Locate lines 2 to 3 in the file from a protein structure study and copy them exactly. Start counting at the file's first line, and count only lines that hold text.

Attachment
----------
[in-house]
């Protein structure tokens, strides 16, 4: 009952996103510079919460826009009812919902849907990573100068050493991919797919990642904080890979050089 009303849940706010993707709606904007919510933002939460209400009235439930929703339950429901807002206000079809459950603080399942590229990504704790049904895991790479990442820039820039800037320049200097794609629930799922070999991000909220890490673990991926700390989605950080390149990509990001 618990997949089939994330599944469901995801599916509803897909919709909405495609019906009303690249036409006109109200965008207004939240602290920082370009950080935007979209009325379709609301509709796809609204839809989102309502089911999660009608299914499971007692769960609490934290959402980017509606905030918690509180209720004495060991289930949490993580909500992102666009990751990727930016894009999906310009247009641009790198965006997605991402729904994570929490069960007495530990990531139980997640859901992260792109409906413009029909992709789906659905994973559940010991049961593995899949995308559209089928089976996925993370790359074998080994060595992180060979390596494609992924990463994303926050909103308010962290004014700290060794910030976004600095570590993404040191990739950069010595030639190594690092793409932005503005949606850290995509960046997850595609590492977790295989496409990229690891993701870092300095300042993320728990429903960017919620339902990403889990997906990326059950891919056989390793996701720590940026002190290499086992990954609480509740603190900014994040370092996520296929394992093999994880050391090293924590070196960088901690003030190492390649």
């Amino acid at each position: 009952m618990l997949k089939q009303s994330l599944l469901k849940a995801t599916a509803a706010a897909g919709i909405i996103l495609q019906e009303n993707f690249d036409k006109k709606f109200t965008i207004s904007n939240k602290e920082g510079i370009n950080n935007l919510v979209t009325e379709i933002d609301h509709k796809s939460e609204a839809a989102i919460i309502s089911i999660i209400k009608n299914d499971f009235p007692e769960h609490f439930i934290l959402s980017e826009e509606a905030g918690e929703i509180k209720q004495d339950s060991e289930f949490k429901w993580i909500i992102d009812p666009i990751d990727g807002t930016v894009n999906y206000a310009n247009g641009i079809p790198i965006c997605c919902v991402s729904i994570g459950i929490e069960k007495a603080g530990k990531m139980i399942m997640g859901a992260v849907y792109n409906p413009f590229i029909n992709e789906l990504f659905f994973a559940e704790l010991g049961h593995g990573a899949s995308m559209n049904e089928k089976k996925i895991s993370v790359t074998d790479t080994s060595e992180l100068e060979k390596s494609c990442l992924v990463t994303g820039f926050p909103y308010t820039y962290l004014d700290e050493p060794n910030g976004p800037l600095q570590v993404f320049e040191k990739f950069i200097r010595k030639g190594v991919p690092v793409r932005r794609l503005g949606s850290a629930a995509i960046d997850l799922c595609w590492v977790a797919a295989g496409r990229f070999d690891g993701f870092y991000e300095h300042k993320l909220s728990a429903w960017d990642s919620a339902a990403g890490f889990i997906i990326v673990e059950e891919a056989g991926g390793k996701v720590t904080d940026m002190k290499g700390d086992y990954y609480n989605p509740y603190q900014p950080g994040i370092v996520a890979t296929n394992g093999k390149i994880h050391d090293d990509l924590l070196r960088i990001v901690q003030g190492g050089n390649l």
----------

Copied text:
């Protein structure tokens, strides 16, 4: 009952996103510079919460826009009812919902849907990573100068050493991919797919990642904080890979050089 009303849940706010993707709606904007919510933002939460209400009235439930929703339950429901807002206000079809459950603080399942590229990504704790049904895991790479990442820039820039800037320049200097794609629930799922070999991000909220890490673990991926700390989605950080390149990509990001 618990997949089939994330599944469901995801599916509803897909919709909405495609019906009303690249036409006109109200965008207004939240602290920082370009950080935007979209009325379709609301509709796809609204839809989102309502089911999660009608299914499971007692769960609490934290959402980017509606905030918690509180209720004495060991289930949490993580909500992102666009990751990727930016894009999906310009247009641009790198965006997605991402729904994570929490069960007495530990990531139980997640859901992260792109409906413009029909992709789906659905994973559940010991049961593995899949995308559209089928089976996925993370790359074998080994060595992180060979390596494609992924990463994303926050909103308010962290004014700290060794910030976004600095570590993404040191990739950069010595030639190594690092793409932005503005949606850290995509960046997850595609590492977790295989496409990229690891993701870092300095300042993320728990429903960017919620339902990403889990997906990326059950891919056989390793996701720590940026002190290499086992990954609480509740603190900014994040370092996520296929394992093999994880050391090293924590070196960088901690003030190492390649």
């Amino acid at each position: 009952m618990l997949k089939q009303s994330l599944l469901k849940a995801t599916a509803a706010a897909g919709i909405i996103l495609q019906e009303n993707f690249d036409k006109k709606f109200t965008i207004s904007n939240k602290e920082g510079i370009n950080n935007l919510v979209t009325e379709i933002d609301h509709k796809s939460e609204a839809a989102i919460i309502s089911i999660i209400k009608n299914d499971f009235p007692e769960h609490f439930i934290l959402s980017e826009e509606a905030g918690e929703i509180k209720q004495d339950s060991e289930f949490k429901w993580i909500i992102d009812p666009i990751d990727g807002t930016v894009n999906y206000a310009n247009g641009i079809p790198i965006c997605c919902v991402s729904i994570g459950i929490e069960k007495a603080g530990k990531m139980i399942m997640g859901a992260v849907y792109n409906p413009f590229i029909n992709e789906l990504f659905f994973a559940e704790l010991g049961h593995g990573a899949s995308m559209n049904e089928k089976k996925i895991s993370v790359t074998d790479t080994s060595e992180l100068e060979k390596s494609c990442l992924v990463t994303g820039f926050p909103y308010t820039y962290l004014d700290e050493p060794n910030g976004p800037l600095q570590v993404f320049e040191k990739f950069i200097r010595k030639g190594v991919p690092v793409r932005r794609l503005g949606s850290a629930a995509i960046d997850l799922c595609w590492v977790a797919a295989g496409r990229f070999d690891g993701f870092y991000e300095h300042k993320l909220s728990a429903w960017d990642s919620a339902a990403g890490f889990i997906i990326v673990e059950e891919a056989g991926g390793k996701v720590t904080d940026m002190k290499g700390d086992y990954y609480n989605p509740y603190q900014p950080g994040i370092v996520a890979t296929n394992g093999k390149i994880h050391d090293d990509l924590l070196r960088i990001v901690q003030g190492g050089n390649l």